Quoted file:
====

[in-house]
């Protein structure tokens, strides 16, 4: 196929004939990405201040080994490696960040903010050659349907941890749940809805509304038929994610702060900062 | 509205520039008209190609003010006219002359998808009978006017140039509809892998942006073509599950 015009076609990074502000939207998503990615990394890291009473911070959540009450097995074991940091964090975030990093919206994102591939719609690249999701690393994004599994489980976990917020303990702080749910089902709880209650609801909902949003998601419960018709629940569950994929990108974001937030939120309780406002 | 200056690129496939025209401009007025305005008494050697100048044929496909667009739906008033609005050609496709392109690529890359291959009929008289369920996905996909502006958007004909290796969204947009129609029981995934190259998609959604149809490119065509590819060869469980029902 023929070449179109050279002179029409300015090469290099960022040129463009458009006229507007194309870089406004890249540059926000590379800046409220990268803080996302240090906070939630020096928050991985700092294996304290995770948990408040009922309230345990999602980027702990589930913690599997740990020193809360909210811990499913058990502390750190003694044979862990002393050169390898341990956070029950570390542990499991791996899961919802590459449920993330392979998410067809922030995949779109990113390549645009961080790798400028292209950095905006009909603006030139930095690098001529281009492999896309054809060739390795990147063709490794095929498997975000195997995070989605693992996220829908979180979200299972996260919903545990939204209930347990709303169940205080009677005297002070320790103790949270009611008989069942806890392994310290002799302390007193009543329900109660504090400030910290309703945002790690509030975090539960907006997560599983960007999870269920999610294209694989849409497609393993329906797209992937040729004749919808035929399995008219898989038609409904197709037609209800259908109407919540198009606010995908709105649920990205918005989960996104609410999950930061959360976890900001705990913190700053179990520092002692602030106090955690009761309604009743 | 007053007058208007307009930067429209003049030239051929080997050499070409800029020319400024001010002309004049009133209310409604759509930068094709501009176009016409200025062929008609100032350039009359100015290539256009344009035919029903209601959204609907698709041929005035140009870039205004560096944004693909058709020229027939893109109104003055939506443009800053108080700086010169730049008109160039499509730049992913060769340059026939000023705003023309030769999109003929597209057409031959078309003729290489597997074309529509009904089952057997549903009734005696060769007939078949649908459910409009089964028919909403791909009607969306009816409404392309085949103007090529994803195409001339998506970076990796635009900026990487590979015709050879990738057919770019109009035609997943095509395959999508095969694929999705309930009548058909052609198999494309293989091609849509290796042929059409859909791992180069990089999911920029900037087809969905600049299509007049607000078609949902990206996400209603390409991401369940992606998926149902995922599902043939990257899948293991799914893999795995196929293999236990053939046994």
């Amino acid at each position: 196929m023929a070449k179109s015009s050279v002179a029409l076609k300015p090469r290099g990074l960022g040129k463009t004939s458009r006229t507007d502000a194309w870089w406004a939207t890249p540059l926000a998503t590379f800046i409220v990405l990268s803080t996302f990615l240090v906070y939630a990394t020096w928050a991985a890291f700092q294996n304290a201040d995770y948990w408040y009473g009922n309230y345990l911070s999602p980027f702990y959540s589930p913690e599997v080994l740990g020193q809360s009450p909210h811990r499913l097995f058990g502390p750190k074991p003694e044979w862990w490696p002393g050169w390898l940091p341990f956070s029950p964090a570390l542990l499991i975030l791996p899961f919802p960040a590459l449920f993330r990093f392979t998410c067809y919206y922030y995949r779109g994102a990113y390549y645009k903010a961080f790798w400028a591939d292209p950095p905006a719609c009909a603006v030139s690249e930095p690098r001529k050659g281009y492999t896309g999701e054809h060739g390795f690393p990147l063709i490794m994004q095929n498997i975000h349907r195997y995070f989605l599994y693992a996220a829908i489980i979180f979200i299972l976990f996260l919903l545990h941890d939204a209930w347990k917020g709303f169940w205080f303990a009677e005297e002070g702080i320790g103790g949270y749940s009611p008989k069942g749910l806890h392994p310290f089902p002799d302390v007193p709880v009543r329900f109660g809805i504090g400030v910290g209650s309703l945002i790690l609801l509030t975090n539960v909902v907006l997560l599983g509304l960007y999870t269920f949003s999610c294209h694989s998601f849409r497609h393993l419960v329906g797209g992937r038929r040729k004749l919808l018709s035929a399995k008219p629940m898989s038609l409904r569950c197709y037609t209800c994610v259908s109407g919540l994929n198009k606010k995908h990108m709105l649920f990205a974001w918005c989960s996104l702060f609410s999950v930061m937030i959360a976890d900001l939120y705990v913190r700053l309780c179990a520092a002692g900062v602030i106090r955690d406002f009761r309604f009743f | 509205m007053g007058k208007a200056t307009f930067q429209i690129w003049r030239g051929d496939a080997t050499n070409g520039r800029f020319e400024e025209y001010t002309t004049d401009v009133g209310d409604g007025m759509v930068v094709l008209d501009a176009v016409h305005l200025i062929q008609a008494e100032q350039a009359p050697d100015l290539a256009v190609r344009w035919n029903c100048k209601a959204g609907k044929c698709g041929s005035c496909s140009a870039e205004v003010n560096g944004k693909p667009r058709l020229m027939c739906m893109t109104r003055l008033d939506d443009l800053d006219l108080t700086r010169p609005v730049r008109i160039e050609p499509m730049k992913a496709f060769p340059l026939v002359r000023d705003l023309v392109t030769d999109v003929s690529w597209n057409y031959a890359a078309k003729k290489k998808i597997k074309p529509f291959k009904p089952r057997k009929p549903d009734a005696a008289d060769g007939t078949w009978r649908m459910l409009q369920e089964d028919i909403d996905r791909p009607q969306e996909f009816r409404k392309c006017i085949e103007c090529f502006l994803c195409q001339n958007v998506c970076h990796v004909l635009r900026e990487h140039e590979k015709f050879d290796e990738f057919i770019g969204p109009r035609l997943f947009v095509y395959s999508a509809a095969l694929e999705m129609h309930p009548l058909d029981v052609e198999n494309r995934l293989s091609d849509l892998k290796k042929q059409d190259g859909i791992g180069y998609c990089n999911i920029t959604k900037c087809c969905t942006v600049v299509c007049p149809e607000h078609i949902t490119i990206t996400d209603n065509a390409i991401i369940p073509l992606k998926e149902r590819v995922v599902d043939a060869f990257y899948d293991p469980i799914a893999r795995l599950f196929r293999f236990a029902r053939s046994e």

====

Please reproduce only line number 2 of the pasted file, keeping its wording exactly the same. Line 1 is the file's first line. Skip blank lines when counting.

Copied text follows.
């Protein structure tokens, strides 16, 4: 196929004939990405201040080994490696960040903010050659349907941890749940809805509304038929994610702060900062 | 509205520039008209190609003010006219002359998808009978006017140039509809892998942006073509599950 015009076609990074502000939207998503990615990394890291009473911070959540009450097995074991940091964090975030990093919206994102591939719609690249999701690393994004599994489980976990917020303990702080749910089902709880209650609801909902949003998601419960018709629940569950994929990108974001937030939120309780406002 | 200056690129496939025209401009007025305005008494050697100048044929496909667009739906008033609005050609496709392109690529890359291959009929008289369920996905996909502006958007004909290796969204947009129609029981995934190259998609959604149809490119065509590819060869469980029902 023929070449179109050279002179029409300015090469290099960022040129463009458009006229507007194309870089406004890249540059926000590379800046409220990268803080996302240090906070939630020096928050991985700092294996304290995770948990408040009922309230345990999602980027702990589930913690599997740990020193809360909210811990499913058990502390750190003694044979862990002393050169390898341990956070029950570390542990499991791996899961919802590459449920993330392979998410067809922030995949779109990113390549645009961080790798400028292209950095905006009909603006030139930095690098001529281009492999896309054809060739390795990147063709490794095929498997975000195997995070989605693992996220829908979180979200299972996260919903545990939204209930347990709303169940205080009677005297002070320790103790949270009611008989069942806890392994310290002799302390007193009543329900109660504090400030910290309703945002790690509030975090539960907006997560599983960007999870269920999610294209694989849409497609393993329906797209992937040729004749919808035929399995008219898989038609409904197709037609209800259908109407919540198009606010995908709105649920990205918005989960996104609410999950930061959360976890900001705990913190700053179990520092002692602030106090955690009761309604009743 | 007053007058208007307009930067429209003049030239051929080997050499070409800029020319400024001010002309004049009133209310409604759509930068094709501009176009016409200025062929008609100032350039009359100015290539256009344009035919029903209601959204609907698709041929005035140009870039205004560096944004693909058709020229027939893109109104003055939506443009800053108080700086010169730049008109160039499509730049992913060769340059026939000023705003023309030769999109003929597209057409031959078309003729290489597997074309529509009904089952057997549903009734005696060769007939078949649908459910409009089964028919909403791909009607969306009816409404392309085949103007090529994803195409001339998506970076990796635009900026990487590979015709050879990738057919770019109009035609997943095509395959999508095969694929999705309930009548058909052609198999494309293989091609849509290796042929059409859909791992180069990089999911920029900037087809969905600049299509007049607000078609949902990206996400209603390409991401369940992606998926149902995922599902043939990257899948293991799914893999795995196929293999236990053939046994």